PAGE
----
This week marks the official conclusion of the case of 10 Architect of the Capitol employees who were exposed to asbestos for years.
Unofficially, the bitterness engendered by the case will continue to linger.
Thirteen years and more than $173 million later, with many of them suffering health complications likely to last a lifetime, the workers’ supervisor is less satisfied with the outcome than the agencies involved.
How this came to pass is a story, in part, about an agency Congress created to ensure safety in the legislative branch workplace that says it has never had adequate resources to do so.
The Office of Compliance is expected to close the books this week on the administrative complaint it filed in 2006, the first and only such complaint since its inception in 1995.
A prelude to a lawsuit, the complaint charged the Architect of the Capitol with failing to eliminate years-old health and safety hazards first discovered in 2000 in the miles-long underground utility system that provides steam and chilled water to Capitol Hill. Among those hazards were falling concrete, excessive heat and asbestos.
Veteran lawmakers and staffers should remember the incident well: Members of Congress were outraged, the national media weighed in and the tunnel workers were compensated an undisclosed amount for harassment they received in retaliation for whistle-blowing.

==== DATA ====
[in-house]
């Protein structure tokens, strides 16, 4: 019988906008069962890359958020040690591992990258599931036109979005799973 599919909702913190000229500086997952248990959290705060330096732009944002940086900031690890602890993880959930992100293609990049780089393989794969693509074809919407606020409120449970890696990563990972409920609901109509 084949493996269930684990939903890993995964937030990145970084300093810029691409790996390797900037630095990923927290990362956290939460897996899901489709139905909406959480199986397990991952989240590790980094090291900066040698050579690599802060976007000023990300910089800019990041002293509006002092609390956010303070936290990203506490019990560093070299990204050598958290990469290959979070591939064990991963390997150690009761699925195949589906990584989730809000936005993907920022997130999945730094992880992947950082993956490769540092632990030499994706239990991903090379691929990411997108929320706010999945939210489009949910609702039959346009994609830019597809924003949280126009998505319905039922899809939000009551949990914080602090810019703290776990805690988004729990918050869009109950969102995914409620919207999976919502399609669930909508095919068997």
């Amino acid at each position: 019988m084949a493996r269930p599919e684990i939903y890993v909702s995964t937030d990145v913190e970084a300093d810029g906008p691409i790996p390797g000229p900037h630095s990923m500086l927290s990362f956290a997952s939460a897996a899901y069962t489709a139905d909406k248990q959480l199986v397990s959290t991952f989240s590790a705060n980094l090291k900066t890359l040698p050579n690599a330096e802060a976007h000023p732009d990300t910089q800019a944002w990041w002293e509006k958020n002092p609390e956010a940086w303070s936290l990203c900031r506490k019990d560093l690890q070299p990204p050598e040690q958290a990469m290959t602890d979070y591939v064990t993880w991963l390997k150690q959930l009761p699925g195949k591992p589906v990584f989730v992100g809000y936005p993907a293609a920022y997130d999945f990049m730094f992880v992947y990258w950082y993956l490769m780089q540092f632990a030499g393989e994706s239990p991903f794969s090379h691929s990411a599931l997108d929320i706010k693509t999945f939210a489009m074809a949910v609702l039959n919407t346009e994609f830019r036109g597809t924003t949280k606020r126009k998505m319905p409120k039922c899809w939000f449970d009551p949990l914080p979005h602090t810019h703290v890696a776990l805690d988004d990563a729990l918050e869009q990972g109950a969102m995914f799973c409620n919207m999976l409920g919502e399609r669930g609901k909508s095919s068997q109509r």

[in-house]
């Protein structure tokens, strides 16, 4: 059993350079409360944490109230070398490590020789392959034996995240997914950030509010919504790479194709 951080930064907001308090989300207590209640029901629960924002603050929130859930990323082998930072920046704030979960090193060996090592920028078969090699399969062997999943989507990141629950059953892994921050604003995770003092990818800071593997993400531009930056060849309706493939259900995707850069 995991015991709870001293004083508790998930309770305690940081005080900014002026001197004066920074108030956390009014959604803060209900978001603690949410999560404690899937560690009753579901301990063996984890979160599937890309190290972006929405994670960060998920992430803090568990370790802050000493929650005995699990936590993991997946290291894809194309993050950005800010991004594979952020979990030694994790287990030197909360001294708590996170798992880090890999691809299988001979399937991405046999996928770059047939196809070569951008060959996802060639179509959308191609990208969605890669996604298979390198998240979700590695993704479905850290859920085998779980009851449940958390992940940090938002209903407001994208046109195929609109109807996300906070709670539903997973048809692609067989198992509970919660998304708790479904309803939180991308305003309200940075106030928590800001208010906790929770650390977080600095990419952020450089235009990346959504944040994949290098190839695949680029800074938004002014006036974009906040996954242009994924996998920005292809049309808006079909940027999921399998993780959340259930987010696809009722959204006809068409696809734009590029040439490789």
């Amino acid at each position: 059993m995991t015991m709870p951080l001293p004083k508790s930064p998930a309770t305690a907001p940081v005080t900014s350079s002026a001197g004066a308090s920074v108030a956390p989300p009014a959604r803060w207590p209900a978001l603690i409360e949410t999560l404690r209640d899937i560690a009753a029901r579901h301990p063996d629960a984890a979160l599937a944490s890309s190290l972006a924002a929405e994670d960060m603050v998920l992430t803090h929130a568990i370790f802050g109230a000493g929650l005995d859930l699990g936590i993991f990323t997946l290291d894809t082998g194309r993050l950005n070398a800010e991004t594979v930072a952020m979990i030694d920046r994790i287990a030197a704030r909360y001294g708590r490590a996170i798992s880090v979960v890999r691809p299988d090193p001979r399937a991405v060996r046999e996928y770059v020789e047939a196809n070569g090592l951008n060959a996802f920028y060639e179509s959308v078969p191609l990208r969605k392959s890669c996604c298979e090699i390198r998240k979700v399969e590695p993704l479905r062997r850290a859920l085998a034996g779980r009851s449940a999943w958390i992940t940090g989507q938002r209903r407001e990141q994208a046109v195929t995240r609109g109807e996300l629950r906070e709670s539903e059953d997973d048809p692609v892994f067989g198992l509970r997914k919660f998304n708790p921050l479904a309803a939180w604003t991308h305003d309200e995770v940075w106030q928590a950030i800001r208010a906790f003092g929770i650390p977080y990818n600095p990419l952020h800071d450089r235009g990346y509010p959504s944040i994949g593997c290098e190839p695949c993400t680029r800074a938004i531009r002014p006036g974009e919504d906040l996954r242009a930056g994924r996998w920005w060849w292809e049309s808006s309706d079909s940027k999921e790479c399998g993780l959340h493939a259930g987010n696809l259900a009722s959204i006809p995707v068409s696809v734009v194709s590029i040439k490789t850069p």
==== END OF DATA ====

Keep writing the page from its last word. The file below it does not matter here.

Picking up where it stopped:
Under a settlement ultimately agreed to by the OOC and the AOC, the latter agency promised to complete repairs to the tunnels in five years. Millions of dollars later, the OOC says the AOC has fulfilled its obligations on time.
In official responses, both offices put a positive spin on the saga’s conclusion.
“The tunnel project shows what can be achieved when all of us on Capitol Hill work together toward a common goal,” OOC Executive Director Tamara Chrisler said.
“Architect of the Capitol Stephen Ayers is extremely proud of the efforts of AOC employees and contractors to make improvements to the utility tunnel system, and to have achieved the goals of the settlement agreement so successfully,” AOC spokeswoman Eva Malecki added.
But ex-tunnel supervisor John Thayer, who now runs a taxidermy business in Maryland and still suffers from asbestos poisoning, said he feels little vindication.
“After 15 years of ignoring health issues, you don’t settle with anybody,” Thayer said of the OOC. “This announcement’s just paperwork. That’s all it is.”
As federal employees, Thayer and the others were barred under the Federal Employees’ Compensation Act from suing their employer for personal injuries they incurred as a result of the conditions in the tunnels.
It took six years before the OOC filed an administrative complaint against the AOC, from the time the Office of Compliance issued its first citation in 2000 to the time it piled on two more at the beginning of 2006.
The OOC first threatened legal action in February 2006. The AOC agreed to settle 16 months later.
But what was happening during those years between citations? Why were there no follow-up visits to ensure that the warnings were being taken seriously? Could the AOC have been forced to address the hazards sooner?
In an interview with Roll Call, OOC General Counsel Pete Eveleth would not elaborate on what happened before he arrived at the agency in 2003.
Vice President Joe Biden waits to conduct a mock swearing-in ceremony with Sen. Brian Schatz, D-Hawaii, in the Capitol's Old Senate Chamber, December 2, 2014. Schatz was sworn in to serve the remainder of his term since he was appointed to the seat after Sen. Daniel Inouye, D-Hawaii, passed away.